What A Smoking Ban Would Mean For Indiana

Published February 5, 2009

While Indiana’s legislature and citizens debate the merits of a draconian statewide smoking ban, business owners are already taking steps to balance the wishes of the smoking and nonsmoking populations.

Government intervention is not the only way to protect citizens from the nuisance and claimed health hazards associated with smoking in public places. Personal choice, market forces, and business logic already have made the proposed statewide smoking ban nothing more than another heavy-handed government regulation that will hurt the state’s economy.

Many businesses have already gone smoke-free or otherwise tailored their establishments to attract nonsmokers, and many more will undoubtedly follow suit as smoking rates continue to decline in the state. Most Hoosiers—nearly 76 percent—are not regular smokers, and businesses want to attract them as customers.

The increase in nonsmoking restaurant, bar, hotel, and gambling spaces in Indiana over the years clearly indicates the marketplace is adapting to Hoosiers’ decreasing willingness to be around tobacco smoke. Making the state government a de facto nanny is neither wise nor necessary. Just as homeowners have the right to decide whether to allow smoking in their private homes, businesses should have the same right.

Implementing a smoking ban will unquestionably drive down state and local tax revenues. Hoosiers need only look to their neighbors to the north for a glimpse of things to come. Since Illinois’ smoking ban took effect in January of last year, the cumulative adjusted gross receipts of the state’s casinos calculated up until November were down a whopping 20.28 percent from the same time frame prior to the ban. In addition to lower receipts—and therefore lower tax revenue for the state and local governments—Illinois casinos were forced to lay off 12 percent of their employees.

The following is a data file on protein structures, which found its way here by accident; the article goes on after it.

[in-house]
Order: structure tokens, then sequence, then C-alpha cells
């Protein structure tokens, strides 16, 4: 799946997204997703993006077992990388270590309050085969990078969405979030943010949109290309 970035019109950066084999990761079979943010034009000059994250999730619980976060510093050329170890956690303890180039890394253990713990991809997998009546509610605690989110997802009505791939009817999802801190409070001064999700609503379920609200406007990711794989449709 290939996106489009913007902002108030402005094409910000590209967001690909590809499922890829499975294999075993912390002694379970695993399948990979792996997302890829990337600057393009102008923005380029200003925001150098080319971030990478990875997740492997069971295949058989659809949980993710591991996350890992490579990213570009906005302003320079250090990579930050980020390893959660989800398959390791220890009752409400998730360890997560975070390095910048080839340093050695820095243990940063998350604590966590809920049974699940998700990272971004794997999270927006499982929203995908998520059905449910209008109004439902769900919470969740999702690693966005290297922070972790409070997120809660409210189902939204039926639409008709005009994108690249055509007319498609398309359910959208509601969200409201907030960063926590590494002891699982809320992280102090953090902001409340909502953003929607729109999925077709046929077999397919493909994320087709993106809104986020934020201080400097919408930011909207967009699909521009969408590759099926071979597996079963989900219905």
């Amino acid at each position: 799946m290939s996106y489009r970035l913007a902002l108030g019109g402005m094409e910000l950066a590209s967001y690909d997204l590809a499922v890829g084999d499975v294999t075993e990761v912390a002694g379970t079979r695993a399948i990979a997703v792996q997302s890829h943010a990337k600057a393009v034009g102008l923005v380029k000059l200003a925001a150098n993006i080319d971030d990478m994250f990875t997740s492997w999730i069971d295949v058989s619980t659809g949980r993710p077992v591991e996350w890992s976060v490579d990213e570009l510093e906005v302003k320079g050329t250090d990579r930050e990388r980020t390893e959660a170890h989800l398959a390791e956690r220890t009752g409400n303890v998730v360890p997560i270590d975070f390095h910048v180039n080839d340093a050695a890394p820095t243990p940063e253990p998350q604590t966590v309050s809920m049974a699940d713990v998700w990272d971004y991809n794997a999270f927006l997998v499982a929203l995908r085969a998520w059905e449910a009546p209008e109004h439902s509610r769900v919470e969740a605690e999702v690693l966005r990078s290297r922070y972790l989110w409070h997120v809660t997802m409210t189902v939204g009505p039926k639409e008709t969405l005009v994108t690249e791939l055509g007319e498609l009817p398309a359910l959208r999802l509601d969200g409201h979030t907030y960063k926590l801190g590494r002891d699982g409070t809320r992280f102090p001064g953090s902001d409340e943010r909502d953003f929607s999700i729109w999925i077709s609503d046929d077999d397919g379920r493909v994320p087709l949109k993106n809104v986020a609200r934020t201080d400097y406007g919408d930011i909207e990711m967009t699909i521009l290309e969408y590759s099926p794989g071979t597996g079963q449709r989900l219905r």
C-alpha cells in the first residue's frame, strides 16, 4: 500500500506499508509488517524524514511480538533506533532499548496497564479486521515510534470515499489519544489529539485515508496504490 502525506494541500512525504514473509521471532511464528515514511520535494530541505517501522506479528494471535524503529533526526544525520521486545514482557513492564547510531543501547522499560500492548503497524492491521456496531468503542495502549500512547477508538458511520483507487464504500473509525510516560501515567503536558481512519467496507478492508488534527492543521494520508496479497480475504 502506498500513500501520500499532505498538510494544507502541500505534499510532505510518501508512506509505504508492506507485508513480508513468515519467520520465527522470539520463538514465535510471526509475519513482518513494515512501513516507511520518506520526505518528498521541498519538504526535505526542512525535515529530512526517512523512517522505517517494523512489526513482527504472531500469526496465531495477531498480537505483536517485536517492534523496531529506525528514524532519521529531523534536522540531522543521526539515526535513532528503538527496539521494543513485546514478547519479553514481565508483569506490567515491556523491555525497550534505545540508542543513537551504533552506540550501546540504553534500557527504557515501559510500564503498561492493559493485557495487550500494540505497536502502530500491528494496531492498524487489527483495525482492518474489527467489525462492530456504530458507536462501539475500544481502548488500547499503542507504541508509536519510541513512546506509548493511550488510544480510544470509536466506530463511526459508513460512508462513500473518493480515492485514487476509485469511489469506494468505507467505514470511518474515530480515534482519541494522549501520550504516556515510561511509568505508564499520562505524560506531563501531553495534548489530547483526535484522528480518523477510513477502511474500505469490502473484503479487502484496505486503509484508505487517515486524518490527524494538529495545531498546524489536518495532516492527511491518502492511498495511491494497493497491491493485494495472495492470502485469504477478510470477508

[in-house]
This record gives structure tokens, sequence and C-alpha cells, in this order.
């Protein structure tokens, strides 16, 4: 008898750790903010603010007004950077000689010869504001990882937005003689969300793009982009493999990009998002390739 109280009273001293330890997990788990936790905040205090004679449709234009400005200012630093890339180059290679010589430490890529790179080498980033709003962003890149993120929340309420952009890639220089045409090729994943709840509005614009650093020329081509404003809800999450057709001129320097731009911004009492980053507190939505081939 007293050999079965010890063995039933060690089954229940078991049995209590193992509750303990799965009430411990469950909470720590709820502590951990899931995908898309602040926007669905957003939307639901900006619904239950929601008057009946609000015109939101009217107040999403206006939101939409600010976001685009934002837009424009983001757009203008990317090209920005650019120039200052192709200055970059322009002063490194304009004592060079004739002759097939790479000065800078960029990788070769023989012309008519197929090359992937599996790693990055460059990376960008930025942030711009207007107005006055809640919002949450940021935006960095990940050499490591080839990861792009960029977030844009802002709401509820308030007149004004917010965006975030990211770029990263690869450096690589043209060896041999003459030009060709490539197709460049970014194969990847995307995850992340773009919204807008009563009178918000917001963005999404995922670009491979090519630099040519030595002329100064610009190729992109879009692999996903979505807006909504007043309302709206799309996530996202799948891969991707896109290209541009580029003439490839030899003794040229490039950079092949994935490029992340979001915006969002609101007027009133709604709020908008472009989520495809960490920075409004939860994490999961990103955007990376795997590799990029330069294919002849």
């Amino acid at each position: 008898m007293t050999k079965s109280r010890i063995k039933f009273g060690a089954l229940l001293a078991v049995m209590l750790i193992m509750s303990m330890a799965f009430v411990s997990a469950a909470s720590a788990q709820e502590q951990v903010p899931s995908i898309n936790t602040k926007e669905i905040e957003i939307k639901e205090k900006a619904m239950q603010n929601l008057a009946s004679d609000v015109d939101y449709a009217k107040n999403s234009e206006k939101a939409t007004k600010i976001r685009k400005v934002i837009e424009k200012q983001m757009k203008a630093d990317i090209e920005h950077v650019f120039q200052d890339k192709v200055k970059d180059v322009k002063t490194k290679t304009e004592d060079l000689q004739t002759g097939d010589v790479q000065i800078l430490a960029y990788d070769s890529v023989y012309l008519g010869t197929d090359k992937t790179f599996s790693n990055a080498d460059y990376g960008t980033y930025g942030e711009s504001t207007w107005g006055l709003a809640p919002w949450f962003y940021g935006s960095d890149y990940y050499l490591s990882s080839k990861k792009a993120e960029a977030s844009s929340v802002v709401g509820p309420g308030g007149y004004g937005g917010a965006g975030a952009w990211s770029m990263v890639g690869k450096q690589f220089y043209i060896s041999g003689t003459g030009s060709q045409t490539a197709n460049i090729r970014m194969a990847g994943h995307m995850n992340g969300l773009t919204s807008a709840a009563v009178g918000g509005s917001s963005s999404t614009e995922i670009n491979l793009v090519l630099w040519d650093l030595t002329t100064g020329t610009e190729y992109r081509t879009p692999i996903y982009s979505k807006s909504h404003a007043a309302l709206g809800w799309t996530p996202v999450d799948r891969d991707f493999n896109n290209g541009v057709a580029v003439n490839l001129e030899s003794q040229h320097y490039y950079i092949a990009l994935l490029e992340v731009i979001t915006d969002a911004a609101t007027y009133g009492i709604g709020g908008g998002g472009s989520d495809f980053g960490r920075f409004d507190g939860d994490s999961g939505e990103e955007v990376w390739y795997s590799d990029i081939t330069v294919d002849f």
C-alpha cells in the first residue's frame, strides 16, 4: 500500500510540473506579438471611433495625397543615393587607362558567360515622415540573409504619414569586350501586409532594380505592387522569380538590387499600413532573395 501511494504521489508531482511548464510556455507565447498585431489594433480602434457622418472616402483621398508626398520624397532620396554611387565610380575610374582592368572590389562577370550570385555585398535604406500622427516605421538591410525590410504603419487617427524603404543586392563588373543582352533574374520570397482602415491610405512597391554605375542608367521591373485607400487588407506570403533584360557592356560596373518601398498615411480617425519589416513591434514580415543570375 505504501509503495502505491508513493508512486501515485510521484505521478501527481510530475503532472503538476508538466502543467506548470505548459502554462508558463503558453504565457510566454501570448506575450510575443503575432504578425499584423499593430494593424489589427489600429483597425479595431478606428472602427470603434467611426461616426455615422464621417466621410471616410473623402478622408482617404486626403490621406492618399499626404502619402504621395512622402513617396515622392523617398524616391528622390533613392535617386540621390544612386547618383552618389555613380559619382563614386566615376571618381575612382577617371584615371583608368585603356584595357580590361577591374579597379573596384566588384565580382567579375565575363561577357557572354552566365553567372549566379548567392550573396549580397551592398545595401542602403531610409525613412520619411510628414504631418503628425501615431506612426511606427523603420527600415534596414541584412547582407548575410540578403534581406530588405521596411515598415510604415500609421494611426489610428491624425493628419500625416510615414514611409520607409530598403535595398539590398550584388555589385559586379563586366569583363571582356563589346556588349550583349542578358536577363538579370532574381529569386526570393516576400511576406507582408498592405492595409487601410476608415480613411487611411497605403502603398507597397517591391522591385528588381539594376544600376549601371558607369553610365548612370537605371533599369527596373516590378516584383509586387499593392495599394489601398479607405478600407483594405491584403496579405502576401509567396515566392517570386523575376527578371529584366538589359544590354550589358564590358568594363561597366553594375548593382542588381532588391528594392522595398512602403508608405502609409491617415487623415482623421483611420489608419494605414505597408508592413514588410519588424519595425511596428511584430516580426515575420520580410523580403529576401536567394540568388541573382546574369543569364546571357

While some of this can be attributed to the sinking economy, casinos in Indiana and Iowa—two neighboring states currently without smoking bans—continue to perform well. The real culprit is clearly Illinois’ statewide smoking ban. In addition, research shows businesses in states with relatively colder climates, such as Indiana, are harder hit by smoking bans than warmer states.

At stake for the Hoosier State are not only tax revenues, tourism, and jobs in a sluggish economy, but also the state’s attitude toward basic property rights. A respect for property rights requires leaving business owners free to make decisions on their own, with the marketplace rewarding or punishing them for their choices. Respecting property rights is crucial to making Indiana attractive to businesses and high-productivity workers.

Indiana’s adult smoking rate is continuing to decline, reaching a low of 24.1 percent in 2007. That’s why businesses are steadily making their establishments more nonsmoker-friendly … without additional government intervention.

Further harassing the smoking minority—who are using a legal product, after all—and the businesses that cater to them is wrong and will hurt the state’s economy. The marketplace, not government, is the best and fairest mechanism for accommodating Hoosiers’ wants and concerns.